• Customer service – How they respond to their consumers, whether they treat them poorly or well, and the degrees of satisfaction customers show
  • Reputation — The sum of everything mentioned above: their credibility, how loved the brand is, and the loyalty of their customers

The final section of your competitive analysis should include a list of your areas of competitive advantage. for example: Are you going to offer premium property management services? Will you offer unique real estate services that your competitors don’t offer? Will you offer better pricing or will you offer greater customer support?

Consider how you will outperform your competitors and include them in this portion of your estate business plan.

Marketing Plan

Creating a marketing plan for a estate business involves identifying the target demographic and finding property management services that suit their preferences.

As part of your marketing plan for a property management company, you should include:

Pricing and Product Strategy

Your property management business must offer services that are different from those of your competitors.

Research what your competitors offer and how they price their property management services. Unique services identifies your property management business as the place to go for unique services and differentiates it from others.

Placing and Promotions

Discuss how your location might be able to provide a steady stream of customers. As an example, Is your property management company in an area with a high number of vacation rentals?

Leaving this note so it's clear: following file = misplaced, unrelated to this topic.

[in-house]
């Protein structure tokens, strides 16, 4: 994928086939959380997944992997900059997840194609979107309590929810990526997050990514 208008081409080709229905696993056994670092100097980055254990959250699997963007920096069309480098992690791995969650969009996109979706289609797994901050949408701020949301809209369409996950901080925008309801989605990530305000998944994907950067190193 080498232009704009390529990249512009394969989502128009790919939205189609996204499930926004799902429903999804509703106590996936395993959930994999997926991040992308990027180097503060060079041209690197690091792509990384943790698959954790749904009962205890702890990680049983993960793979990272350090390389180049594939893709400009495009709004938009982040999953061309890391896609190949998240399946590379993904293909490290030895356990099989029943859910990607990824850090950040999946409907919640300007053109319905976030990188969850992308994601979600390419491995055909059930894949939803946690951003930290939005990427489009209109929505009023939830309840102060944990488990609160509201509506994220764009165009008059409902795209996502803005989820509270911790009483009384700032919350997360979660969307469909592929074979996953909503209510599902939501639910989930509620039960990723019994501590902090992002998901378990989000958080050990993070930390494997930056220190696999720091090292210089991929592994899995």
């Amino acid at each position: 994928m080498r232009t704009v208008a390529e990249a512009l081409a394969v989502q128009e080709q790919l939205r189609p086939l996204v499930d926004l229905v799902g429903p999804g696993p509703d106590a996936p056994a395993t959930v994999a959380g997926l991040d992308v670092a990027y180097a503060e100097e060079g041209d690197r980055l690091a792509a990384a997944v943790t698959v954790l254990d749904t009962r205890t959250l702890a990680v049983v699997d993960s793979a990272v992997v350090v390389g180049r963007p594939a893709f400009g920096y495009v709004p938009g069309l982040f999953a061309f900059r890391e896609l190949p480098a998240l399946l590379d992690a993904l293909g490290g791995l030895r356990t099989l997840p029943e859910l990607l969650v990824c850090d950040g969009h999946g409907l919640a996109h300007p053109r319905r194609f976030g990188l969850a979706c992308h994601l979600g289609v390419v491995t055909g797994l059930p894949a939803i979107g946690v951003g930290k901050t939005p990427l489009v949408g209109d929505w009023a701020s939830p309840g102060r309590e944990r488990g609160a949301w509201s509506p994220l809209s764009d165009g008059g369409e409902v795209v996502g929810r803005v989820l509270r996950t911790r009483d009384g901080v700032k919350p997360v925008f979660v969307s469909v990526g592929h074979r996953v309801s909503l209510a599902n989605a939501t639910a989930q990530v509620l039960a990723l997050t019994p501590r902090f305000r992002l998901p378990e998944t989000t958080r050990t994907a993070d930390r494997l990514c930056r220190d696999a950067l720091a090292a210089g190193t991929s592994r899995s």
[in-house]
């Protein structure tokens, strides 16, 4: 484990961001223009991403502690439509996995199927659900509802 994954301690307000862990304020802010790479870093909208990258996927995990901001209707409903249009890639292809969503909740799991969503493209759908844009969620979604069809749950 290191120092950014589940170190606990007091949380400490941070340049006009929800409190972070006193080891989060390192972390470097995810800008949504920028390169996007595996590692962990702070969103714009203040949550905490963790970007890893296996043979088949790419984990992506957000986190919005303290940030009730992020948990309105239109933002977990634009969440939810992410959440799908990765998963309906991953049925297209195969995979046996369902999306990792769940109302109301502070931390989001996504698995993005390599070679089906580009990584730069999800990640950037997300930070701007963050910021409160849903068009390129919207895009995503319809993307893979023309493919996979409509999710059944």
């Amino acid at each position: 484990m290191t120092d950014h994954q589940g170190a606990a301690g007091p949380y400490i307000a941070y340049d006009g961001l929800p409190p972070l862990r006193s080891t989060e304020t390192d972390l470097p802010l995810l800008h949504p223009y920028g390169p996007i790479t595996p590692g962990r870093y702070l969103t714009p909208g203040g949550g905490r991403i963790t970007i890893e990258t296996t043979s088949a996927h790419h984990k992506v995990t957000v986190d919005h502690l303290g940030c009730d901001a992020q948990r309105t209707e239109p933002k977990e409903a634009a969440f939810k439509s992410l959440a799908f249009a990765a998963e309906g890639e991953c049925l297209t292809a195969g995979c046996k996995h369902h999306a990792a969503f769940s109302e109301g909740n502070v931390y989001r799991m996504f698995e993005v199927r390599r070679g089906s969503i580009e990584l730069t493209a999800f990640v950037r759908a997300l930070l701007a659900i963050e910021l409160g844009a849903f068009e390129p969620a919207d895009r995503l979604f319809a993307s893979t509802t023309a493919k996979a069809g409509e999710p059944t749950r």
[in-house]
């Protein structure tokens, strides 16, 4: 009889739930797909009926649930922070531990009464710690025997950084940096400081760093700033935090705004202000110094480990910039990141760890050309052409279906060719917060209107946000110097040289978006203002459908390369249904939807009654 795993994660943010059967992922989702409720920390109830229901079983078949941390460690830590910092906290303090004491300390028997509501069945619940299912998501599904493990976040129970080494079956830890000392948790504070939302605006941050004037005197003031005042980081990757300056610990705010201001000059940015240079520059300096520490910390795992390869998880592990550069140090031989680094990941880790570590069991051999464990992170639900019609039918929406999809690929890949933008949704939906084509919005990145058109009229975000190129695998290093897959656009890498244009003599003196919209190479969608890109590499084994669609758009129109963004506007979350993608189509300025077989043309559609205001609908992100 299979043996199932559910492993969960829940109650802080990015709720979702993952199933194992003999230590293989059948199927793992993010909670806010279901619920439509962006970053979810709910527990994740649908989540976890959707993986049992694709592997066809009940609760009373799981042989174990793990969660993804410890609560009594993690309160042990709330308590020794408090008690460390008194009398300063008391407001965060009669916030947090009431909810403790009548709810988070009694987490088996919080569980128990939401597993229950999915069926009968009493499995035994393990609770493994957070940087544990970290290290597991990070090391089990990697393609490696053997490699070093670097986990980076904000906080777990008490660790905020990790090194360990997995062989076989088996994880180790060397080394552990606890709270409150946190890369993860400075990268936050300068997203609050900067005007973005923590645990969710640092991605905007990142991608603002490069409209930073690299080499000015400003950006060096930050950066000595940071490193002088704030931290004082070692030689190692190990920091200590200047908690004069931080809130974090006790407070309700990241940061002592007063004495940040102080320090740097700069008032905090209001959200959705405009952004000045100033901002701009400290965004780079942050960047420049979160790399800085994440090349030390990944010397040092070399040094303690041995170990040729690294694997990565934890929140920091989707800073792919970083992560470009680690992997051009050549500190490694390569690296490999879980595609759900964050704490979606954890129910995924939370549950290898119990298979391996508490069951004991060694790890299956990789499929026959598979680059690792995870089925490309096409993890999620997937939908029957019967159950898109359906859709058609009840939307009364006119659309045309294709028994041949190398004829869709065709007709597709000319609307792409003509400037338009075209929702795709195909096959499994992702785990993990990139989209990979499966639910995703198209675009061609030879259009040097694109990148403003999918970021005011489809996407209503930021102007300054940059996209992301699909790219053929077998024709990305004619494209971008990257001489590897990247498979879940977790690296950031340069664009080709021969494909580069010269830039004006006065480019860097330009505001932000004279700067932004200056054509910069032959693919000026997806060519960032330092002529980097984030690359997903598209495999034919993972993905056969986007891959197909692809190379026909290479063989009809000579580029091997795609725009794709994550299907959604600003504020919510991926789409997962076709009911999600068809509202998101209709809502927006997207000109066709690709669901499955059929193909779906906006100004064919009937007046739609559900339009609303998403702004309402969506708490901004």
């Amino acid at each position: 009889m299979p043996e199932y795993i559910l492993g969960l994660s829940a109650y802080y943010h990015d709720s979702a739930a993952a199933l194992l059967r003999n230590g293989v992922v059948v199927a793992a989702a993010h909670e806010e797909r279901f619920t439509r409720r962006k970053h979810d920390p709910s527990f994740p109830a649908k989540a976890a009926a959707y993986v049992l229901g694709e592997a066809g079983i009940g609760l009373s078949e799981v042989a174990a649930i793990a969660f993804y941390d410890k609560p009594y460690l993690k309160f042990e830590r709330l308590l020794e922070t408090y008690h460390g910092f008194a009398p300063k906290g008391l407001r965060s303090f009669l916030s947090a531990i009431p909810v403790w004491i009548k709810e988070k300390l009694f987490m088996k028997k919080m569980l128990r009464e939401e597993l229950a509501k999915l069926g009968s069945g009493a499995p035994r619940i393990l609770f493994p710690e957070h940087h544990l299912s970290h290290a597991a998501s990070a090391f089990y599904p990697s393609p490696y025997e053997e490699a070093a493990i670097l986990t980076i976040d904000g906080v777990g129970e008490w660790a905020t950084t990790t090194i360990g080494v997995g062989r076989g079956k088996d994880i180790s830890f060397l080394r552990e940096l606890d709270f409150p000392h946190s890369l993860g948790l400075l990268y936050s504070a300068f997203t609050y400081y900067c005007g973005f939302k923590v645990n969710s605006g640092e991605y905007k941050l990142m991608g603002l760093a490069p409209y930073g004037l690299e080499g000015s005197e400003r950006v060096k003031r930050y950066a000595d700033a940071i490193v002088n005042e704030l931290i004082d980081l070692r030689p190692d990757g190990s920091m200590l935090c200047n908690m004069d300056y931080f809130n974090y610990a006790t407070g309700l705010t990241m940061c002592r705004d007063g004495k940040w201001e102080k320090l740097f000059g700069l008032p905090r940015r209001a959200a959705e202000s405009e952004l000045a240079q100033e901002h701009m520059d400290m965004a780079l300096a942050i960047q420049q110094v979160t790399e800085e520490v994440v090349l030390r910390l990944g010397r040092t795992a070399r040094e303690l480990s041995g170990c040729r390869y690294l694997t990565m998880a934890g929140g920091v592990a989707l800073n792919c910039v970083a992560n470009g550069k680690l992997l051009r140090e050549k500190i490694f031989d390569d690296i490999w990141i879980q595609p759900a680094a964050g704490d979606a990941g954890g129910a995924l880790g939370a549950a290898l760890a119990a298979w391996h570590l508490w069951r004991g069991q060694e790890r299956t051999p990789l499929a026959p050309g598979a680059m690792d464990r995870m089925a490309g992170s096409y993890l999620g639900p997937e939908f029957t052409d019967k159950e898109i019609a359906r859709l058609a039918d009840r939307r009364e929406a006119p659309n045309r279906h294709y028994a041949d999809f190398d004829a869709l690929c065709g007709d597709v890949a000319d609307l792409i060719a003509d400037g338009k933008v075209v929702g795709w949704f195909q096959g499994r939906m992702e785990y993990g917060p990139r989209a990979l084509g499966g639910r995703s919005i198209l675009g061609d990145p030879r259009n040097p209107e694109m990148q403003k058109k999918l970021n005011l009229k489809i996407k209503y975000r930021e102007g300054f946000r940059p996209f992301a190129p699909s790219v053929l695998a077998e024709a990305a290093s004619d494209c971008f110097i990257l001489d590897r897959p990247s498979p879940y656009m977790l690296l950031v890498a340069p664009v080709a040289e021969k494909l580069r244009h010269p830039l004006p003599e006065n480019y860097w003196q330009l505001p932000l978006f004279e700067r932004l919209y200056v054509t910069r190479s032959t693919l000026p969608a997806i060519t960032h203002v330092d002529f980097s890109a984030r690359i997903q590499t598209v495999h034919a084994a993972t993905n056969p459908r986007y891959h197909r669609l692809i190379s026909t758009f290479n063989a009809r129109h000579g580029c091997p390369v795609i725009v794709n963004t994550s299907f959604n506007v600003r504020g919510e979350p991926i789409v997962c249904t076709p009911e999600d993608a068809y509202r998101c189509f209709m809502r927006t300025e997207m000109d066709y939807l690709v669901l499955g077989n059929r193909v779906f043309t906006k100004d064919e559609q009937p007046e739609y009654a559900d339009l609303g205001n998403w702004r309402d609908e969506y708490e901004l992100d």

Promoting your property management business is the final part of your marketing plan. In this step, you document how you will drive customers to purchase your property management business. A few marketing methods you could consider are:

  • Word of Mouth/Referrals
  • Targeted Cold Calls
  • Professional Associations and Networking
  • Marketing on social media
  • Marketing on websites
  • Advertise in local papers and magazines
  • Placing banner ads at local venues

You should also think about your property management’s Unique Selling Proposition (USP), which should explain why clients should choose you over other property management businesses. Ensure that your USP is reflected in your marketing.

Operations Plan

While the previous sections of your property management business plan described your goals, your operations plan discusses how you will achieve them.

An operations plan is helpful for investors, but it’s also helpful for you and employees because it pushes you to think about tactics and deadlines.

Your operational plan should be able to answer the following questions:

  • Who – Personnel in charge of completing specific tasks.
  • What – A breakdown of the responsibilities of each personnel.
  • Where – The location of everyday operations.
  • When –The deadlines for completing tasks and goals.
  • How much – The amount of money required for each department to perform their job.

Your operations plan should be divided into two individual parts, as seen below.